How to Deal with Work Related Depression

How to Deal with Work Related Depression

Work-related depression likely makes it hard for you to get through your day. While depression can make you feel like you’re alone, it’s actually a pretty common experience. In the modern workforce, work-related depression is a growing concern as workers try to handle demanding schedules and feelings of uncertainty. Fortunately, you have options for dealing with your depression so you can have a happier work life.


[Edit]Finding Fulfillment in Your Work

  1. Look for value in your job while you look for something better. Changing jobs can be really difficult, so you might feel stuck at your current job. Assigning value and purpose to your job may help you feel more positive about it. Think of all the ways your job benefits your life, such as providing you money to pay for a home, food, and other items. Additionally, brainstorm the ways your job allows you to help others, contribute to society, or fulfill an interest of yours.[1]
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    • For example, let’s say you work in retail. You might focus on helping others find the items they need. Additionally, you might volunteer for tasks that make you feel good about yourself, like using your creativity to design a display.
    • Similarly, let’s say you’re a teacher who’s overwhelmed. You might remind yourself that you’re helping shape young people’s lives and focus on the relationships you’re building with your students.
  2. Focus on tasks and situations in your workplace that you can control. Oftentimes, work-related depression occurs when you feel like you have no control at work. You might be upset because your schedule is inflexible, your voice isn’t being heard, or your tasks feel overwhelming. Instead of thinking about what you can’t control, use the power that you do have. Take ownership of tasks you can do independently and incorporate bits of your personality into your job.[2]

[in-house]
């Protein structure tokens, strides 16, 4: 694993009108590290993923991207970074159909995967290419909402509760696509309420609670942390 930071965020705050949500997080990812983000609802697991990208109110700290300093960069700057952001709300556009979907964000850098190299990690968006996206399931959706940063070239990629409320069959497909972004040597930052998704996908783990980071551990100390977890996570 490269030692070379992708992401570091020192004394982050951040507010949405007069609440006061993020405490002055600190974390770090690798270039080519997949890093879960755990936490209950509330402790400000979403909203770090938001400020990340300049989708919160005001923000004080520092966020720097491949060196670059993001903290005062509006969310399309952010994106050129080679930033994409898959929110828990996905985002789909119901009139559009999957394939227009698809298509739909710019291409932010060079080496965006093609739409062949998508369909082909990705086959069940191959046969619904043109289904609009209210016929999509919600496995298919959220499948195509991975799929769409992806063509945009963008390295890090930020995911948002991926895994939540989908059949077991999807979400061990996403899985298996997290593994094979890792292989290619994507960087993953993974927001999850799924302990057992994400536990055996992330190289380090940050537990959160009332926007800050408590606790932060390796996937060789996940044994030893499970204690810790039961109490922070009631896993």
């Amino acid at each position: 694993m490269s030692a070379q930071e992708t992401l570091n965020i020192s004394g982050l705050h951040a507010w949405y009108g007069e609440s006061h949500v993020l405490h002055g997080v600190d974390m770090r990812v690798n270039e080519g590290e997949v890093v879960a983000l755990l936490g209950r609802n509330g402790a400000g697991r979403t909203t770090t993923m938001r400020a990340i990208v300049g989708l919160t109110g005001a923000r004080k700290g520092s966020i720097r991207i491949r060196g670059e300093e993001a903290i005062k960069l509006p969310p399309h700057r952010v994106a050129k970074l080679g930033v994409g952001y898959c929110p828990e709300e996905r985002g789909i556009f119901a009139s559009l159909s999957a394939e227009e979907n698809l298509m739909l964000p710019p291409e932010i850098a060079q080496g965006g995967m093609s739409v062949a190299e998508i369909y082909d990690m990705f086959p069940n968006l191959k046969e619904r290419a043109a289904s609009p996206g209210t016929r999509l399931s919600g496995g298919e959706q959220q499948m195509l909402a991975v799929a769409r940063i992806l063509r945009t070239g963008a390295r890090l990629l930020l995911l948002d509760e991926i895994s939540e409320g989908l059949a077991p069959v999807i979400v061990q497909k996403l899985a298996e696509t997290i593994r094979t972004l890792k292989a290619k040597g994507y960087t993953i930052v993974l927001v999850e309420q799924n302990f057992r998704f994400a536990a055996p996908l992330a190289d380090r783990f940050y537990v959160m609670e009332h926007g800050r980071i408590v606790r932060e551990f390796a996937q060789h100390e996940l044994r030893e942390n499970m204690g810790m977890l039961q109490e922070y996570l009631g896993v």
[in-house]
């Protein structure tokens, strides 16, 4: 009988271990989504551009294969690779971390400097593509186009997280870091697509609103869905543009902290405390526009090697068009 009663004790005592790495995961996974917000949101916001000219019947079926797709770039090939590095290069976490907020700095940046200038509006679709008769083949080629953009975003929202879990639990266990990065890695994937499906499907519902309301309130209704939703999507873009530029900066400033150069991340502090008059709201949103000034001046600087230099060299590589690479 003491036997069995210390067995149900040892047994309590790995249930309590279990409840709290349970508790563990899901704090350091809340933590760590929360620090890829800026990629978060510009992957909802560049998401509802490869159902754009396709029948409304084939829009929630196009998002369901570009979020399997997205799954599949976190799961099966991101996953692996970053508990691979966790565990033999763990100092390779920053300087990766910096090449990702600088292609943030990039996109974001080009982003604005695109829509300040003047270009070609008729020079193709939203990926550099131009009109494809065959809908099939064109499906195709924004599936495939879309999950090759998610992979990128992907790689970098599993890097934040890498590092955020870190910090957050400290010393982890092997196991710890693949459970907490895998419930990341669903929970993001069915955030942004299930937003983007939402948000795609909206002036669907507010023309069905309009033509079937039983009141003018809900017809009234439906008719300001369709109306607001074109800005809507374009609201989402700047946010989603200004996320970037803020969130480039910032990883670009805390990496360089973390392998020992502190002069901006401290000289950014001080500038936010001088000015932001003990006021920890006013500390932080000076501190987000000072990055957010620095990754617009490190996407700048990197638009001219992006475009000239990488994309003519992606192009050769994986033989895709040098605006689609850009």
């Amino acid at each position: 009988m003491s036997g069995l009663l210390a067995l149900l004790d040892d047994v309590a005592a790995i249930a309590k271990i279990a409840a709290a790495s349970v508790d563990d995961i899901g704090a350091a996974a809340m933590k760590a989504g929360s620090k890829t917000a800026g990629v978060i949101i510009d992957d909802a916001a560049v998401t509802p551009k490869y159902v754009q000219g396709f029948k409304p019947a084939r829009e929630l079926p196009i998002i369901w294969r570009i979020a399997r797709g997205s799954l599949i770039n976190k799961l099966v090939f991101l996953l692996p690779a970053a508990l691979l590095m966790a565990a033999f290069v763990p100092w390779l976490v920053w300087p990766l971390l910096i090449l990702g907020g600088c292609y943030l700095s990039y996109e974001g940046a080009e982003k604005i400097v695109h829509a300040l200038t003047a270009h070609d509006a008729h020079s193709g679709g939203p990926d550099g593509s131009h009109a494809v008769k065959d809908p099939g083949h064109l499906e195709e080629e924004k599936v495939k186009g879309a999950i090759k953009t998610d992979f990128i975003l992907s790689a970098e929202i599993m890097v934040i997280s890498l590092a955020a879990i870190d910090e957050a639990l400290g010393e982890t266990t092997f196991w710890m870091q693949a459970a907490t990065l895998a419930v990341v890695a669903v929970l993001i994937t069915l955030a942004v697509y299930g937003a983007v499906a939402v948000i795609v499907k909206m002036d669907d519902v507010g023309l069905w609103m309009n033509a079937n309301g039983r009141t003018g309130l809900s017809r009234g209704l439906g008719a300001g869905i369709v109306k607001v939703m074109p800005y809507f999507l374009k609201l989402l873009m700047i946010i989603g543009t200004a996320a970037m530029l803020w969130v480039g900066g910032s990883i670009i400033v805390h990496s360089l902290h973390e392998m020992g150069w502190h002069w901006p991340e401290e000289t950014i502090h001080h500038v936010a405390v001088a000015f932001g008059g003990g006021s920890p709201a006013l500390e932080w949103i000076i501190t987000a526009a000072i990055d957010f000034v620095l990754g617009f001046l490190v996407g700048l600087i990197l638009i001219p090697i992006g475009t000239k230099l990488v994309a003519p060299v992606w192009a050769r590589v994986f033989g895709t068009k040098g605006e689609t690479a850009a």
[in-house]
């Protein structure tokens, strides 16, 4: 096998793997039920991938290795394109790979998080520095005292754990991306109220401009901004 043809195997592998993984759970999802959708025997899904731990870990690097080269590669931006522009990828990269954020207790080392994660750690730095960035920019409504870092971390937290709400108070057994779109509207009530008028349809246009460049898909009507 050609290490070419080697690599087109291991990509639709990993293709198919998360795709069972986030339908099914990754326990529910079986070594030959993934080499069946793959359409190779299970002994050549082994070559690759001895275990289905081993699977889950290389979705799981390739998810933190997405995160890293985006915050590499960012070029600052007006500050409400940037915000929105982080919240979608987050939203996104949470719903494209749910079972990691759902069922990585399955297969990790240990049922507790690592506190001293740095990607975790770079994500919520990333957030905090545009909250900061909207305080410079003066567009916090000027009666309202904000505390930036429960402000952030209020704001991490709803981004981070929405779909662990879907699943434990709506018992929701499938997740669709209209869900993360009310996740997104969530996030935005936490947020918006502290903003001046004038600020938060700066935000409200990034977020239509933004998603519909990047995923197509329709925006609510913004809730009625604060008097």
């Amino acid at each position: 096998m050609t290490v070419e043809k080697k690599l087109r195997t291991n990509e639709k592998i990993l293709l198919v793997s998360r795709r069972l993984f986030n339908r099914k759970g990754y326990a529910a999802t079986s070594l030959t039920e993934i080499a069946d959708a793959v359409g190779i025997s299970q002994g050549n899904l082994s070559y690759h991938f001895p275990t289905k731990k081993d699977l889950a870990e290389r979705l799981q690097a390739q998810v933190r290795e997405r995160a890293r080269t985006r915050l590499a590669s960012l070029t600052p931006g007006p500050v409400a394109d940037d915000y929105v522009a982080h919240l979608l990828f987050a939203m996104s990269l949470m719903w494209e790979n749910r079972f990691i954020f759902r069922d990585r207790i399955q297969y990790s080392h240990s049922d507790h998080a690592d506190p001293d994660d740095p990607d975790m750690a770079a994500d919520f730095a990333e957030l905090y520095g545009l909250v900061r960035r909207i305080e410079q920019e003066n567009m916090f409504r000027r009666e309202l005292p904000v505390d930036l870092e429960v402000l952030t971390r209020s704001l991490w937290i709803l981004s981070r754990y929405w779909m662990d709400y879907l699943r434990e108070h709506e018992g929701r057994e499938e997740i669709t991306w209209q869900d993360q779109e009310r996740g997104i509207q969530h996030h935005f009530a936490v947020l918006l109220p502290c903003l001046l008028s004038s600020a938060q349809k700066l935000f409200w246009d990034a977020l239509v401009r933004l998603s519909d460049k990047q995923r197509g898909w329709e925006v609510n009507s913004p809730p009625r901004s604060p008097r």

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    • For instance, you might use your own pens and notepads so they can be personalized. Similarly, you might ask your boss if you can decide in which order you complete tasks.
  3. Talk to your supervisor about changes you can make to your job. You may need support for your supervisor to overcome your work-related depression, especially if you’re unhappy in your job. Meet with your supervisor to talk about adjusting your workload, moving to a different position, changing your work space, or taking a few days off.[3]
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    • You might say, “Lately I’ve been really struggling because I’m feeling depressed. I want to keep working here, so I’m hoping you can help me make some changes to my workload that are beneficial to both the business and my mental health.”
  4. Update your resume so you can look for another job. If your job is making you depressed, it may be time to move on to a different career. You need a current resume to help you find the right career for you. Create an updated resume that reflects your current education and job skills so you can start applying for new jobs.[4]
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    • If you’re applying for different types of jobs, you might create more than 1 resume so you can highlight job-specific skills.
  5. Set aside time each week to send out job applications. You may have to apply for a lot of jobs before you find one that’s a good fit for you. Schedule time into your week to search for jobs and apply for the ones that look good for you. Provide a resume, cover letter, and any other information that’s requested.[5]
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    • For instance, you might apply for jobs from 8:00 a.m. to 10:00 a.m. every Saturday morning.
    • You may be able to reuse the same cover letter for similar jobs. However, proofread it carefully to make sure you’ve changed any important details, like the job title or name of the company.